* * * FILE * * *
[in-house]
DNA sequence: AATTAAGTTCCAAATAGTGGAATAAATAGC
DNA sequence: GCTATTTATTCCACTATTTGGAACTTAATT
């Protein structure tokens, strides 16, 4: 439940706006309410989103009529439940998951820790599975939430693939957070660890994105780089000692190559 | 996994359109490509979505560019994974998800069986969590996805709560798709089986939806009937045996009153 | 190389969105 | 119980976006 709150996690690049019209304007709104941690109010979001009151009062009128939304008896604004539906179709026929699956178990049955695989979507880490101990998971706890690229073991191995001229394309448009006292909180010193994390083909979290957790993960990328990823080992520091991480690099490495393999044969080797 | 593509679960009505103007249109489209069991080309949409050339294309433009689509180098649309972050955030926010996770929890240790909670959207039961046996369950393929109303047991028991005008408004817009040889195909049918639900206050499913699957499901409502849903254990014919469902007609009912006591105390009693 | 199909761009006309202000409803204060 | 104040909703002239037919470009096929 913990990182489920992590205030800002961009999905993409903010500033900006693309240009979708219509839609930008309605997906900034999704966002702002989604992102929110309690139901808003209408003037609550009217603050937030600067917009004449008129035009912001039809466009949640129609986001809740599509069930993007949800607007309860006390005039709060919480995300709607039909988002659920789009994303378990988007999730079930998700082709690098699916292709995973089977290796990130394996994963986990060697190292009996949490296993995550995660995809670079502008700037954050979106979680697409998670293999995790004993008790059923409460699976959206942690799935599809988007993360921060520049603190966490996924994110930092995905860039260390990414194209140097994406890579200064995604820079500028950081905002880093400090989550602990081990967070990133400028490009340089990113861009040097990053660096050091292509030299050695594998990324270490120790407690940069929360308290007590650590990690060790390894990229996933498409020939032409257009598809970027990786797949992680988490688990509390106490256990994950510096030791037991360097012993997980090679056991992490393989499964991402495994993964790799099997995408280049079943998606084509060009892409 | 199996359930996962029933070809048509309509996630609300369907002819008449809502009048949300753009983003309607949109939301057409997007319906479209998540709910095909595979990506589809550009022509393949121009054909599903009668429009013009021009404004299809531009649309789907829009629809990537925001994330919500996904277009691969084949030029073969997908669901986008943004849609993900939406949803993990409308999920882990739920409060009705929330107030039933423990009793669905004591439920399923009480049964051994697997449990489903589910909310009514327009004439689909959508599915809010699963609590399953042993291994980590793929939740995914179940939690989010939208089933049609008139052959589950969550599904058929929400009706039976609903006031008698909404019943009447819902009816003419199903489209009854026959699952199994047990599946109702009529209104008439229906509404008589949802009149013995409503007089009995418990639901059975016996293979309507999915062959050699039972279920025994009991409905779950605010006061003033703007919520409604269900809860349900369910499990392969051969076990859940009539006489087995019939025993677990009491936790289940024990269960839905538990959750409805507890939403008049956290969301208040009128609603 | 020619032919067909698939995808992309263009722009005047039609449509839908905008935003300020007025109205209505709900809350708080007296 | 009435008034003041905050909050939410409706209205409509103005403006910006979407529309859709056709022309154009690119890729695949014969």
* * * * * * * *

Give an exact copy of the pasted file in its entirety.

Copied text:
[in-house]
DNA sequence: AATTAAGTTCCAAATAGTGGAATAAATAGC
DNA sequence: GCTATTTATTCCACTATTTGGAACTTAATT
């Protein structure tokens, strides 16, 4: 439940706006309410989103009529439940998951820790599975939430693939957070660890994105780089000692190559 | 996994359109490509979505560019994974998800069986969590996805709560798709089986939806009937045996009153 | 190389969105 | 119980976006 709150996690690049019209304007709104941690109010979001009151009062009128939304008896604004539906179709026929699956178990049955695989979507880490101990998971706890690229073991191995001229394309448009006292909180010193994390083909979290957790993960990328990823080992520091991480690099490495393999044969080797 | 593509679960009505103007249109489209069991080309949409050339294309433009689509180098649309972050955030926010996770929890240790909670959207039961046996369950393929109303047991028991005008408004817009040889195909049918639900206050499913699957499901409502849903254990014919469902007609009912006591105390009693 | 199909761009006309202000409803204060 | 104040909703002239037919470009096929 913990990182489920992590205030800002961009999905993409903010500033900006693309240009979708219509839609930008309605997906900034999704966002702002989604992102929110309690139901808003209408003037609550009217603050937030600067917009004449008129035009912001039809466009949640129609986001809740599509069930993007949800607007309860006390005039709060919480995300709607039909988002659920789009994303378990988007999730079930998700082709690098699916292709995973089977290796990130394996994963986990060697190292009996949490296993995550995660995809670079502008700037954050979106979680697409998670293999995790004993008790059923409460699976959206942690799935599809988007993360921060520049603190966490996924994110930092995905860039260390990414194209140097994406890579200064995604820079500028950081905002880093400090989550602990081990967070990133400028490009340089990113861009040097990053660096050091292509030299050695594998990324270490120790407690940069929360308290007590650590990690060790390894990229996933498409020939032409257009598809970027990786797949992680988490688990509390106490256990994950510096030791037991360097012993997980090679056991992490393989499964991402495994993964790799099997995408280049079943998606084509060009892409 | 199996359930996962029933070809048509309509996630609300369907002819008449809502009048949300753009983003309607949109939301057409997007319906479209998540709910095909595979990506589809550009022509393949121009054909599903009668429009013009021009404004299809531009649309789907829009629809990537925001994330919500996904277009691969084949030029073969997908669901986008943004849609993900939406949803993990409308999920882990739920409060009705929330107030039933423990009793669905004591439920399923009480049964051994697997449990489903589910909310009514327009004439689909959508599915809010699963609590399953042993291994980590793929939740995914179940939690989010939208089933049609008139052959589950969550599904058929929400009706039976609903006031008698909404019943009447819902009816003419199903489209009854026959699952199994047990599946109702009529209104008439229906509404008589949802009149013995409503007089009995418990639901059975016996293979309507999915062959050699039972279920025994009991409905779950605010006061003033703007919520409604269900809860349900369910499990392969051969076990859940009539006489087995019939025993677990009491936790289940024990269960839905538990959750409805507890939403008049956290969301208040009128609603 | 020619032919067909698939995808992309263009722009005047039609449509839908905008935003300020007025109205209505709900809350708080007296 | 009435008034003041905050909050939410409706209205409509103005403006910006979407529309859709056709022309154009690119890729695949014969």